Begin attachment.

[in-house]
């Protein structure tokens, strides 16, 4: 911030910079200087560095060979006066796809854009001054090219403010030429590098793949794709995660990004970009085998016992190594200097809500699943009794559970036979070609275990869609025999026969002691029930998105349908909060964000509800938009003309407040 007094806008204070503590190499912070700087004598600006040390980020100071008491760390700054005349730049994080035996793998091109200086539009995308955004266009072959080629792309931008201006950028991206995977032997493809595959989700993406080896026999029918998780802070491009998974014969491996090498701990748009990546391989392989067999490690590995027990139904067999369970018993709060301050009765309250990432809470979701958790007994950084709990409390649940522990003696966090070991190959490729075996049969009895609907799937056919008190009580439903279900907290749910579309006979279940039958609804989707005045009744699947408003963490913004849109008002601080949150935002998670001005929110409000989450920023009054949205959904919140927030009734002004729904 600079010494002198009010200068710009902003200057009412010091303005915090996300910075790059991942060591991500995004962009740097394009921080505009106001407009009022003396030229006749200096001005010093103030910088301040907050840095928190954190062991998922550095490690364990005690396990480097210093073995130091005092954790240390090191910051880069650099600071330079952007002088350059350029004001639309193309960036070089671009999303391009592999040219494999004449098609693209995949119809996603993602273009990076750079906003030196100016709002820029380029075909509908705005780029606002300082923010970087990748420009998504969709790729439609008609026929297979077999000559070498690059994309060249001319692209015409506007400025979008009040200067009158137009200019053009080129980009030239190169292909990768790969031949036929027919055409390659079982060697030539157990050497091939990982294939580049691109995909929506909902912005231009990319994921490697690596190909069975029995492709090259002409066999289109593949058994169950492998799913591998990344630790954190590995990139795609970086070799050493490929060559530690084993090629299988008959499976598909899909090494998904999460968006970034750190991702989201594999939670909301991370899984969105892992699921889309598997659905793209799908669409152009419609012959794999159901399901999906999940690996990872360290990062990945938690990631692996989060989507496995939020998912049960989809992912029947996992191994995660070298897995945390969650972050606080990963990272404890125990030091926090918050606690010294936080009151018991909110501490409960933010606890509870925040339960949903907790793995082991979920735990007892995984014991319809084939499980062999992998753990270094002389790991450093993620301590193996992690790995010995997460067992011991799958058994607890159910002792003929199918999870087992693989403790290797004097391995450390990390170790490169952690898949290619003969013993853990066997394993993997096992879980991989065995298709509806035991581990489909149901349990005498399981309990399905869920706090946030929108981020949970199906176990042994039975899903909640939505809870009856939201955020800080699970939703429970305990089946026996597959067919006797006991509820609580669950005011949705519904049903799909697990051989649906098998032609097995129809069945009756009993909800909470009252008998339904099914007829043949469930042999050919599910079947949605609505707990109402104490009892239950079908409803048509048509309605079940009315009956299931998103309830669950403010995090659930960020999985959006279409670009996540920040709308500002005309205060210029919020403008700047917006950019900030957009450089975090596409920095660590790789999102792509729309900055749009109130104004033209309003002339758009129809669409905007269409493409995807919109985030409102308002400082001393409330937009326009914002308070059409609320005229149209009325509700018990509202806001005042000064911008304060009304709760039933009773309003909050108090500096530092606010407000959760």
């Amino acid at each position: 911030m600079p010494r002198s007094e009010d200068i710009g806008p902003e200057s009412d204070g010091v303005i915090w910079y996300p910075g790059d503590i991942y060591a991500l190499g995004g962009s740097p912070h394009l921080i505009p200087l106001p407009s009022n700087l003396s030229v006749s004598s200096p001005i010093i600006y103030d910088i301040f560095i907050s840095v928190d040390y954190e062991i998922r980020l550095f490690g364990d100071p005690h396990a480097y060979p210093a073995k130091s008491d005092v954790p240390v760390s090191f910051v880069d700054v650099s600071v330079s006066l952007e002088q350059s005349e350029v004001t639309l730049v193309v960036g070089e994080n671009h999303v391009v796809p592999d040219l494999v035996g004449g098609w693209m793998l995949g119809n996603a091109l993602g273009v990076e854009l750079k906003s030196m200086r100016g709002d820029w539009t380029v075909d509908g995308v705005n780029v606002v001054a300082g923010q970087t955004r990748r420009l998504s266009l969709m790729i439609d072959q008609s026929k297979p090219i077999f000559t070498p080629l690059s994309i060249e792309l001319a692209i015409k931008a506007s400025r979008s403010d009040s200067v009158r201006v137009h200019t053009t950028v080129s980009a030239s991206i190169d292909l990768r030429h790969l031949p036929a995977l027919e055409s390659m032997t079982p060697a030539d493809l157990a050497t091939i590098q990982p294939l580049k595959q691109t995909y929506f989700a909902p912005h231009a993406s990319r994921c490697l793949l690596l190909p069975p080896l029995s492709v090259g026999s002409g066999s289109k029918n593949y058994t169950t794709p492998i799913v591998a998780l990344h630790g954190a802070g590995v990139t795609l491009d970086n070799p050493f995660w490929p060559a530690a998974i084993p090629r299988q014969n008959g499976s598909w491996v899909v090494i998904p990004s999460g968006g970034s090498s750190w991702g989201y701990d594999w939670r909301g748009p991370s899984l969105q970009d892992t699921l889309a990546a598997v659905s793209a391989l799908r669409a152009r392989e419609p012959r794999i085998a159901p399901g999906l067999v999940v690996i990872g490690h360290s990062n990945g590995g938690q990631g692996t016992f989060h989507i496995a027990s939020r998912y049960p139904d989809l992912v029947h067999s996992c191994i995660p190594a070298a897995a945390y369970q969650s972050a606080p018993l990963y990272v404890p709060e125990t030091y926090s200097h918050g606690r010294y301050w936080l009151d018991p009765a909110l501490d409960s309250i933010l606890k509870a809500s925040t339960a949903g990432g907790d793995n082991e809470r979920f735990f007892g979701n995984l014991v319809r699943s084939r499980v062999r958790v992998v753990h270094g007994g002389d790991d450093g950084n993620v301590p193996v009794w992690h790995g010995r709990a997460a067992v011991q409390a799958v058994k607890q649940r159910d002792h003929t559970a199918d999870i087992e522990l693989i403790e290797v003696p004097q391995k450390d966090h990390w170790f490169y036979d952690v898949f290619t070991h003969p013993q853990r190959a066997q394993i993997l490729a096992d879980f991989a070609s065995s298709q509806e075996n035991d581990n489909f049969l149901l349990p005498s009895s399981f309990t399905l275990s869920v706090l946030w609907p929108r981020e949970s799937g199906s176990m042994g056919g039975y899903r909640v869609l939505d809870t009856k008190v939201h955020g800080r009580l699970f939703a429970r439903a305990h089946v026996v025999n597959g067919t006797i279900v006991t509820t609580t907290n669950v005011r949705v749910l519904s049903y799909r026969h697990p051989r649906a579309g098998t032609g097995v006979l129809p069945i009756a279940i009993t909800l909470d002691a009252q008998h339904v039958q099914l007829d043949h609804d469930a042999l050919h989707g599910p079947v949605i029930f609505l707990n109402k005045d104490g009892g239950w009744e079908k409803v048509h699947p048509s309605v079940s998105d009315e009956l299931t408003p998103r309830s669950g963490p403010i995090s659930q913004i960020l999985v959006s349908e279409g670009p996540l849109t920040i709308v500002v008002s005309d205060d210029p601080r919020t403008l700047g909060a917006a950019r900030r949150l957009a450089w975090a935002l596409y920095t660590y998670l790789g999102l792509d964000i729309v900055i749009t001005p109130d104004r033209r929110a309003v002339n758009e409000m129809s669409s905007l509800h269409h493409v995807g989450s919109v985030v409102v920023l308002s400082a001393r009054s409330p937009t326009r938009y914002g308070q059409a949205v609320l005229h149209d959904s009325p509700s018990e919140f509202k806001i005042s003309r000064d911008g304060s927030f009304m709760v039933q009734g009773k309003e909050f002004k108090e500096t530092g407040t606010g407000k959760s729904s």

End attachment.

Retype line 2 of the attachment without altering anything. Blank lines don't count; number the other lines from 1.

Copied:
């Protein structure tokens, strides 16, 4: 911030910079200087560095060979006066796809854009001054090219403010030429590098793949794709995660990004970009085998016992190594200097809500699943009794559970036979070609275990869609025999026969002691029930998105349908909060964000509800938009003309407040 007094806008204070503590190499912070700087004598600006040390980020100071008491760390700054005349730049994080035996793998091109200086539009995308955004266009072959080629792309931008201006950028991206995977032997493809595959989700993406080896026999029918998780802070491009998974014969491996090498701990748009990546391989392989067999490690590995027990139904067999369970018993709060301050009765309250990432809470979701958790007994950084709990409390649940522990003696966090070991190959490729075996049969009895609907799937056919008190009580439903279900907290749910579309006979279940039958609804989707005045009744699947408003963490913004849109008002601080949150935002998670001005929110409000989450920023009054949205959904919140927030009734002004729904 600079010494002198009010200068710009902003200057009412010091303005915090996300910075790059991942060591991500995004962009740097394009921080505009106001407009009022003396030229006749200096001005010093103030910088301040907050840095928190954190062991998922550095490690364990005690396990480097210093073995130091005092954790240390090191910051880069650099600071330079952007002088350059350029004001639309193309960036070089671009999303391009592999040219494999004449098609693209995949119809996603993602273009990076750079906003030196100016709002820029380029075909509908705005780029606002300082923010970087990748420009998504969709790729439609008609026929297979077999000559070498690059994309060249001319692209015409506007400025979008009040200067009158137009200019053009080129980009030239190169292909990768790969031949036929027919055409390659079982060697030539157990050497091939990982294939580049691109995909929506909902912005231009990319994921490697690596190909069975029995492709090259002409066999289109593949058994169950492998799913591998990344630790954190590995990139795609970086070799050493490929060559530690084993090629299988008959499976598909899909090494998904999460968006970034750190991702989201594999939670909301991370899984969105892992699921889309598997659905793209799908669409152009419609012959794999159901399901999906999940690996990872360290990062990945938690990631692996989060989507496995939020998912049960989809992912029947996992191994995660070298897995945390969650972050606080990963990272404890125990030091926090918050606690010294936080009151018991909110501490409960933010606890509870925040339960949903907790793995082991979920735990007892995984014991319809084939499980062999992998753990270094002389790991450093993620301590193996992690790995010995997460067992011991799958058994607890159910002792003929199918999870087992693989403790290797004097391995450390990390170790490169952690898949290619003969013993853990066997394993993997096992879980991989065995298709509806035991581990489909149901349990005498399981309990399905869920706090946030929108981020949970199906176990042994039975899903909640939505809870009856939201955020800080699970939703429970305990089946026996597959067919006797006991509820609580669950005011949705519904049903799909697990051989649906098998032609097995129809069945009756009993909800909470009252008998339904099914007829043949469930042999050919599910079947949605609505707990109402104490009892239950079908409803048509048509309605079940009315009956299931998103309830669950403010995090659930960020999985959006279409670009996540920040709308500002005309205060210029919020403008700047917006950019900030957009450089975090596409920095660590790789999102792509729309900055749009109130104004033209309003002339758009129809669409905007269409493409995807919109985030409102308002400082001393409330937009326009914002308070059409609320005229149209009325509700018990509202806001005042000064911008304060009304709760039933009773309003909050108090500096530092606010407000959760």